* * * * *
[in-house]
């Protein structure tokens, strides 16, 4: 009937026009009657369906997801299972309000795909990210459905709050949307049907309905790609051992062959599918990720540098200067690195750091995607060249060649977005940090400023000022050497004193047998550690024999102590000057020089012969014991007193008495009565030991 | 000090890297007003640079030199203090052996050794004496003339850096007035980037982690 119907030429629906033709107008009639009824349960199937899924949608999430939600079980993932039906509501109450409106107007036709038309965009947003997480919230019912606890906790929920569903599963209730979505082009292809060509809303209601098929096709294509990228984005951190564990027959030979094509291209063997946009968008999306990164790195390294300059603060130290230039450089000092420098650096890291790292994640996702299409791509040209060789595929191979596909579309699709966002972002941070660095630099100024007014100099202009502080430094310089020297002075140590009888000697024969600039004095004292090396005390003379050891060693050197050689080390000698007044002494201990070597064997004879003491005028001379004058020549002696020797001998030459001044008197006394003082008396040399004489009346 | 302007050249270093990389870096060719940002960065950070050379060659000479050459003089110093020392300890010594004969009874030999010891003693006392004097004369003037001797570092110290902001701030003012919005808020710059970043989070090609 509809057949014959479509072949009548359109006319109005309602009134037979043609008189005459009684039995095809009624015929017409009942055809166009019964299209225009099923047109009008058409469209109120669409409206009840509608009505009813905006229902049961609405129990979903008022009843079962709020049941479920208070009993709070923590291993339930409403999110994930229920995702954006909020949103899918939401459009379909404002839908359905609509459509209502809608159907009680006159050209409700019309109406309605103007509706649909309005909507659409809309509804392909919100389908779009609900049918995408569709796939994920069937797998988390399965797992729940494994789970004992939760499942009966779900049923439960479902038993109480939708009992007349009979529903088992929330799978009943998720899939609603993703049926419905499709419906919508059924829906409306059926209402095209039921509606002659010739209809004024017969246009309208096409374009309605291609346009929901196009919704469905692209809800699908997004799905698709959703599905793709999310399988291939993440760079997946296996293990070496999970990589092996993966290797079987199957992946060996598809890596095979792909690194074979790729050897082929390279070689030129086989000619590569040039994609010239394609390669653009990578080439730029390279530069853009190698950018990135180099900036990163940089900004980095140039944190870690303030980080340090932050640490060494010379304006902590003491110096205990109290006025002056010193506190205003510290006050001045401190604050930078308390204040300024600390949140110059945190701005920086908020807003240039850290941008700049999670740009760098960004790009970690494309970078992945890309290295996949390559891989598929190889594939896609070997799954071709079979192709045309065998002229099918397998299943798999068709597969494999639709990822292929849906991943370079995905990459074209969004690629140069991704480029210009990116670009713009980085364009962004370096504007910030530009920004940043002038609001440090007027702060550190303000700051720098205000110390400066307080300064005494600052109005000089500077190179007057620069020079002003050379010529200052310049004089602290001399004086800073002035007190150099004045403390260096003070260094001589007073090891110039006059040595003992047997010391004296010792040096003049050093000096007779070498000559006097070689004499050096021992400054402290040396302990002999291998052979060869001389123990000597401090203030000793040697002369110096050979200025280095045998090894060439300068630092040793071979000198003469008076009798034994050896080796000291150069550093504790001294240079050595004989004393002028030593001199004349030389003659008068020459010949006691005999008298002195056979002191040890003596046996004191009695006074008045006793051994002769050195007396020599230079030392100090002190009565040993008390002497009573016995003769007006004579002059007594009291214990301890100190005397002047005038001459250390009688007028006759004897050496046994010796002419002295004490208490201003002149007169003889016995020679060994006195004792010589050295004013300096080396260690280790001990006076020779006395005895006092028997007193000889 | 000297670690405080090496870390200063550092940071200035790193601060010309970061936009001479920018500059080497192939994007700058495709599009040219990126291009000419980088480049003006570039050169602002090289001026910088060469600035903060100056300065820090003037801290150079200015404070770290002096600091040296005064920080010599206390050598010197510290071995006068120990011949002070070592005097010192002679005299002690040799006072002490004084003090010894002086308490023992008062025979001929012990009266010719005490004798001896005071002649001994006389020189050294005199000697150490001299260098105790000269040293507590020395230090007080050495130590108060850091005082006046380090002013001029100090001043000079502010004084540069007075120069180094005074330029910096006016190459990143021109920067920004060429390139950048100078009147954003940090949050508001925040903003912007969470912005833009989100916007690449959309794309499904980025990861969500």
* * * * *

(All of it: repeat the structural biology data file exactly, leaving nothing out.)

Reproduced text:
[in-house]
């Protein structure tokens, strides 16, 4: 009937026009009657369906997801299972309000795909990210459905709050949307049907309905790609051992062959599918990720540098200067690195750091995607060249060649977005940090400023000022050497004193047998550690024999102590000057020089012969014991007193008495009565030991 | 000090890297007003640079030199203090052996050794004496003339850096007035980037982690 119907030429629906033709107008009639009824349960199937899924949608999430939600079980993932039906509501109450409106107007036709038309965009947003997480919230019912606890906790929920569903599963209730979505082009292809060509809303209601098929096709294509990228984005951190564990027959030979094509291209063997946009968008999306990164790195390294300059603060130290230039450089000092420098650096890291790292994640996702299409791509040209060789595929191979596909579309699709966002972002941070660095630099100024007014100099202009502080430094310089020297002075140590009888000697024969600039004095004292090396005390003379050891060693050197050689080390000698007044002494201990070597064997004879003491005028001379004058020549002696020797001998030459001044008197006394003082008396040399004489009346 | 302007050249270093990389870096060719940002960065950070050379060659000479050459003089110093020392300890010594004969009874030999010891003693006392004097004369003037001797570092110290902001701030003012919005808020710059970043989070090609 509809057949014959479509072949009548359109006319109005309602009134037979043609008189005459009684039995095809009624015929017409009942055809166009019964299209225009099923047109009008058409469209109120669409409206009840509608009505009813905006229902049961609405129990979903008022009843079962709020049941479920208070009993709070923590291993339930409403999110994930229920995702954006909020949103899918939401459009379909404002839908359905609509459509209502809608159907009680006159050209409700019309109406309605103007509706649909309005909507659409809309509804392909919100389908779009609900049918995408569709796939994920069937797998988390399965797992729940494994789970004992939760499942009966779900049923439960479902038993109480939708009992007349009979529903088992929330799978009943998720899939609603993703049926419905499709419906919508059924829906409306059926209402095209039921509606002659010739209809004024017969246009309208096409374009309605291609346009929901196009919704469905692209809800699908997004799905698709959703599905793709999310399988291939993440760079997946296996293990070496999970990589092996993966290797079987199957992946060996598809890596095979792909690194074979790729050897082929390279070689030129086989000619590569040039994609010239394609390669653009990578080439730029390279530069853009190698950018990135180099900036990163940089900004980095140039944190870690303030980080340090932050640490060494010379304006902590003491110096205990109290006025002056010193506190205003510290006050001045401190604050930078308390204040300024600390949140110059945190701005920086908020807003240039850290941008700049999670740009760098960004790009970690494309970078992945890309290295996949390559891989598929190889594939896609070997799954071709079979192709045309065998002229099918397998299943798999068709597969494999639709990822292929849906991943370079995905990459074209969004690629140069991704480029210009990116670009713009980085364009962004370096504007910030530009920004940043002038609001440090007027702060550190303000700051720098205000110390400066307080300064005494600052109005000089500077190179007057620069020079002003050379010529200052310049004089602290001399004086800073002035007190150099004045403390260096003070260094001589007073090891110039006059040595003992047997010391004296010792040096003049050093000096007779070498000559006097070689004499050096021992400054402290040396302990002999291998052979060869001389123990000597401090203030000793040697002369110096050979200025280095045998090894060439300068630092040793071979000198003469008076009798034994050896080796000291150069550093504790001294240079050595004989004393002028030593001199004349030389003659008068020459010949006691005999008298002195056979002191040890003596046996004191009695006074008045006793051994002769050195007396020599230079030392100090002190009565040993008390002497009573016995003769007006004579002059007594009291214990301890100190005397002047005038001459250390009688007028006759004897050496046994010796002419002295004490208490201003002149007169003889016995020679060994006195004792010589050295004013300096080396260690280790001990006076020779006395005895006092028997007193000889 | 000297670690405080090496870390200063550092940071200035790193601060010309970061936009001479920018500059080497192939994007700058495709599009040219990126291009000419980088480049003006570039050169602002090289001026910088060469600035903060100056300065820090003037801290150079200015404070770290002096600091040296005064920080010599206390050598010197510290071995006068120990011949002070070592005097010192002679005299002690040799006072002490004084003090010894002086308490023992008062025979001929012990009266010719005490004798001896005071002649001994006389020189050294005199000697150490001299260098105790000269040293507590020395230090007080050495130590108060850091005082006046380090002013001029100090001043000079502010004084540069007075120069180094005074330029910096006016190459990143021109920067920004060429390139950048100078009147954003940090949050508001925040903003912007969470912005833009989100916007690449959309794309499904980025990861969500």